Vietnam has been closed to tourists for more than 15 years. It is only in the last 2 years that they have opened their borders to attract the tourist dollar. I was fortunate enough to spend 12 days touring South Vietnam recently. I have always wanted to see what types of fruit grows there. As in any country, a visit to the central market soon reveals what fruit is in season there.

I discovered they have durian, mangosteen, longan, salak, jakfruit sapodilla and pitaya, which I discovered is very popular with the locals. They call it 'tiger fruit' and it is a much bigger variety than we grow here. The outside is bright red and the flesh is creamy-coloured with black seeds. The time to experience these fruits are from September to November.

The durian and jak fruit trees abound in all backyards and along the road side. I discovered a variety of durian which surprised me in both size and taste. We visited the Mekong delta region where I first saw these 'giant' durian. A Vietnamese fruit vender had her stall set up like many of the locals do, on the side of the road. We had passed several stalls abounding with durian, longan and pommelo. Suddenly I noticed these huge durians. We asked our guide to stop. On close inspection, they were the biggest I have ever seen. I bought 3 at a cost of $4.00 each. They all weighed in at 8 - 10 kg each, good value I thought. We sat down at a tea stall and had a cup of Vietnamese green tea, and set about devouring one of the durians. The seeds were an average size but a more than generous amount of flesh which was the sweetest I had ever eaten, and the aroma distinctly durian!

I asked our interpreter to find out where the fruit was growing. Before long we were standing in the lady's back yard under a durian tree that had to be 40 years old, reaching 25 m high. Judging by the amount of fruit left on the tree, the season looked to be half over. I counted at least 50 fruit before I got confused whether I had counted that branch or this branch. It grew on the edge of an effluent drain which fed the root system.

I had great difficulty finding the government department responsible for the fruit industry in general. It seems like the government haven't got around to setting up a research station or compiling information on certain species and fruit types, like they have in Thailand. There was no evidence of 'Agent Orange' in the south, but I saw pictures of areas in the North that will take decades to recover from the effects of the deadly chemical rain.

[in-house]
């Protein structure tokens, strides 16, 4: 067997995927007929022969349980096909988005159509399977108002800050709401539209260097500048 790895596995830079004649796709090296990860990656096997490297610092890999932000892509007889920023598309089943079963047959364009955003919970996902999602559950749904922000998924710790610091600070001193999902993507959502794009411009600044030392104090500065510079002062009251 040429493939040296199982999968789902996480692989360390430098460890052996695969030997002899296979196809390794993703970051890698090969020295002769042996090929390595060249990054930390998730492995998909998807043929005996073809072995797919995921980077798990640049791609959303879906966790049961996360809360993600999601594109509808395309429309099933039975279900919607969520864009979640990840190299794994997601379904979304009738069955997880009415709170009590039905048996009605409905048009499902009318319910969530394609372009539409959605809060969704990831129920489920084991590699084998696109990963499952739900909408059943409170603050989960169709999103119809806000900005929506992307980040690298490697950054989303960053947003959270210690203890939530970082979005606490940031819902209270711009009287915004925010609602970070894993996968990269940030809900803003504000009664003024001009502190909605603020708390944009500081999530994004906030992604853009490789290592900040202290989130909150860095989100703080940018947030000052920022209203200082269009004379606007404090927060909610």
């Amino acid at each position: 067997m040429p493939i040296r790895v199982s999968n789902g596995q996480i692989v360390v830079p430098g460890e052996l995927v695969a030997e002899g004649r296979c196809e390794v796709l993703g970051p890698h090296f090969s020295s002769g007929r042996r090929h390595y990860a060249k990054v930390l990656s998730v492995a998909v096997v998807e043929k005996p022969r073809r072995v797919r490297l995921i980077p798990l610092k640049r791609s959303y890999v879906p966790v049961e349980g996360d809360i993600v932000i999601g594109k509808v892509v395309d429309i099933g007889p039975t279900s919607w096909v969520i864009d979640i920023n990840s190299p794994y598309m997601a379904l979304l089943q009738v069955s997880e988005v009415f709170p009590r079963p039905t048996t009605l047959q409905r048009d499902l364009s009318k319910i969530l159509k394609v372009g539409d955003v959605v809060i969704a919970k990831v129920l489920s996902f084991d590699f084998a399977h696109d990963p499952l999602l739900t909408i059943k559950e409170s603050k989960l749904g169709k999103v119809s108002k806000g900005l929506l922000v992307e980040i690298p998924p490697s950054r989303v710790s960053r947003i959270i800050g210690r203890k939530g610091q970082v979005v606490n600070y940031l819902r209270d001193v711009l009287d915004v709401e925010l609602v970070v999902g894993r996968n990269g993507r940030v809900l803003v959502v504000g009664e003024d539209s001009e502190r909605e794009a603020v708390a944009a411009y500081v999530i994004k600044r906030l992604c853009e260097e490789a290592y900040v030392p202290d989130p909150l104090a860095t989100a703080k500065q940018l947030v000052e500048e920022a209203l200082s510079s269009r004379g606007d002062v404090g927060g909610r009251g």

I have looked in envy at how well the durian grows in Asia. I have seen durian growing in Thailand, Indonesia, Burma, Malaysia and now Vietnam. In cases where durians are growing in the wild, they seem to get all the nutrients and water they need.

I have 15 durian left out of 30 that I planted, and I did everything possible to make them grow strong and healthy. I double-rooted them. I have fruit on them for the first time this year, after a prolific flowering. They are six years old. I intend to plant out some of the seedlings I have from the seeds I brought back from Vietnam. All my current trees are grafted, but it's interesting to note that a seedling durian I also planted 6 years ago has several flowers on for the first time. I intend to let a dozen or so of the Vietnam seedlings grow to maturity and see what comes, as they are all from the 'giant' durians from Vietnam.

The mangosteens and longans in Vietnam are very similar in size and taste to any in Asia. There is a thriving pommelo industry in Vietnam. But the nation as a whole is struggling to find its way on the world stage. They are in much need of foreign investment dollars, and expertise to improve their marketing skills. The only fear I have is that if they don't get the right assistance, the city of Saigon could become a second Bangkok. With a population of 8 million people, this would have devastating consequences.

Russell Francis

DATE: January 1994

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